Picturesque Sketches: after Léon Becker. 2014
A motorway underpass mural in Genk, Belgium inspired by the illustrations of the 19th century landscape painter and arachnologist Léon Becker (see below). Becker painted the area around Genk and also illustrated a book on spiders and children's books on science. Using Becker's illustrations in collage form the murals refer to the immediate natural environment and the importance of preserving the ecological balance of Genk – a once beautiful, unique and remote landscape that attracted many Belgian landscape painters that was completely devestated by coal mining. It also refers to the human ecology of the area and recent protests with the closing of the large Ford car plant. The mural has not been sponsored in anyway by Ford and is more of a critical comment on the social impact of such a factory closure.
The dilapidated motorway underpass acted as a physical barrier between the Heempark, a public garden and education centre and the Kattevennen national park. The idea of the mural is to connect these two spaces and make it easier for the public to access both sites from each other. A special pathway was also designed to facilitate easier access. Part of the proposal was to create two new playgrounds nearby with the mural underpass as a connecting pathway between the two – unfortunately the playgrounds were never realised.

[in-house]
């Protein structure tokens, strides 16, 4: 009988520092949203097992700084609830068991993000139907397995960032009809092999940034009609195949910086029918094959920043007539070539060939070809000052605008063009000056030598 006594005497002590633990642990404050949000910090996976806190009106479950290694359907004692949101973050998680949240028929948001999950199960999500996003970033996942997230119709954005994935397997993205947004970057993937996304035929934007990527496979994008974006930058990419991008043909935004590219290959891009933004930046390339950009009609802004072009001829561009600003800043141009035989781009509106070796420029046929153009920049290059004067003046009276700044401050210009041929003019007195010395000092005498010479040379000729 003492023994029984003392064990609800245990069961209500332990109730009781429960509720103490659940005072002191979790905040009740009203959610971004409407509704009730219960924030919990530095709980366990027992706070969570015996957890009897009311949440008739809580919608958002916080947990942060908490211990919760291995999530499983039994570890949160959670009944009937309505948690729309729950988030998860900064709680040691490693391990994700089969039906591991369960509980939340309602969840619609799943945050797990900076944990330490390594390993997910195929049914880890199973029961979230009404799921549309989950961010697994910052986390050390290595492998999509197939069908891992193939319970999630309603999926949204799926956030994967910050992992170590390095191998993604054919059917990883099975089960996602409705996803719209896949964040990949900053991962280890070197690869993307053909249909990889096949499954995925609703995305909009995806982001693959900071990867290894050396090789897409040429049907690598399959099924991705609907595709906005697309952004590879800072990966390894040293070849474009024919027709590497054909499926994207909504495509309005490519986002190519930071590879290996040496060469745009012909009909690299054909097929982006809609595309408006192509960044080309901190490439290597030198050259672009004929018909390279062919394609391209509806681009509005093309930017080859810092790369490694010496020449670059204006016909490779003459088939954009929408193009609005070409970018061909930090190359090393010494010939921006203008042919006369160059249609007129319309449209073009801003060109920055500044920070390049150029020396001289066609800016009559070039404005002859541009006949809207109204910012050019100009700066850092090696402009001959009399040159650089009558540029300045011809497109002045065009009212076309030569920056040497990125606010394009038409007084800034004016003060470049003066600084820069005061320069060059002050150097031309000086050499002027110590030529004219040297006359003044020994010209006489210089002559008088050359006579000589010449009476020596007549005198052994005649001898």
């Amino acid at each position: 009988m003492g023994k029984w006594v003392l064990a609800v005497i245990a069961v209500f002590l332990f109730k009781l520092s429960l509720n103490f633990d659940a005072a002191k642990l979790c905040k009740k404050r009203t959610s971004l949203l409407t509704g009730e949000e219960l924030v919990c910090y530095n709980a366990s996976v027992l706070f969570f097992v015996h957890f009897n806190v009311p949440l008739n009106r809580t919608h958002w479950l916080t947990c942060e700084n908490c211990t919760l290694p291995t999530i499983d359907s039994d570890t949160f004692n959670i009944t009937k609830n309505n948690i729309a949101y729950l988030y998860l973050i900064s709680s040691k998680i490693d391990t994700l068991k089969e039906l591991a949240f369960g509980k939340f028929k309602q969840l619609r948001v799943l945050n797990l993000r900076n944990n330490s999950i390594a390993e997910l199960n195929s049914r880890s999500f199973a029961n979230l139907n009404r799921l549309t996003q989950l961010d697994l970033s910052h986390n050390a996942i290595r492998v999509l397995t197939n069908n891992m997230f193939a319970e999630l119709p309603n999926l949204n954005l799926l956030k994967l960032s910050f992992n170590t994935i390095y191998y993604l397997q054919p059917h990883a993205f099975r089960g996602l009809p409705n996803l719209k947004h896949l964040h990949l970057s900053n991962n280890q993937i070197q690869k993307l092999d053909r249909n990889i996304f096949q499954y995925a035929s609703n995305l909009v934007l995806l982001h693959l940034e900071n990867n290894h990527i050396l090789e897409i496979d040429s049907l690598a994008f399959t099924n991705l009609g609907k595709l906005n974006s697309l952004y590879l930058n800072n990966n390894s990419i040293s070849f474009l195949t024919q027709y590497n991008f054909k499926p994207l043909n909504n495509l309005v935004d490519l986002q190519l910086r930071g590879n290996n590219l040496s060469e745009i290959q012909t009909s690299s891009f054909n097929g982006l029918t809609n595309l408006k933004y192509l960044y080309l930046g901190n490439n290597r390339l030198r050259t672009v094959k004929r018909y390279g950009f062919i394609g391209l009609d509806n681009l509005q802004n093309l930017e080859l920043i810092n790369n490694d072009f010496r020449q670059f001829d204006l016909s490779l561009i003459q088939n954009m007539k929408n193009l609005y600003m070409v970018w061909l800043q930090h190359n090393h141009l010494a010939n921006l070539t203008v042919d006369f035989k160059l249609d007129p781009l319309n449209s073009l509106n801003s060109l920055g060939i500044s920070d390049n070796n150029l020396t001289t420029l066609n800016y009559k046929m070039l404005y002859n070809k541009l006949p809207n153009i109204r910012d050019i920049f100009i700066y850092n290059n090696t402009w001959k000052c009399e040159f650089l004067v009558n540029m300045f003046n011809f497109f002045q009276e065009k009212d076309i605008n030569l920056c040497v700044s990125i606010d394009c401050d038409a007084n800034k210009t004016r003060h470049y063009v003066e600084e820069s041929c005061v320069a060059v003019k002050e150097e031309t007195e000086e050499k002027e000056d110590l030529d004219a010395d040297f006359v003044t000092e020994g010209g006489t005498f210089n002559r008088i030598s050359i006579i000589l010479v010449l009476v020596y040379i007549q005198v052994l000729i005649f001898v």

The study of Belgian spiders began at the end of the 19th century with the very creditable work of Léon Becker (1826-1909). As a landscape painter and arachnologist, Becker collected spiders from all over the country, and published his distribution data in four luxuriously published volumes entitled ‘Les Arachnides de Belgique’ (BECKER, 1882, 1896). Especially the two large volumes with lithographed images are extremely fine examples of the art of scientific illustration of that period. Léon Becker also illustrated children’s books, in which Nils Norman found the inspiration for his artwork. Becker also was a regular visitor of Genk, not only for scientific field research but also as an artist. His work is also represented in the collection of the Emile Van Doren Museum.
The mural was painted by Eddie Vanhoef
Photos courtesy of Eddie Vanhoef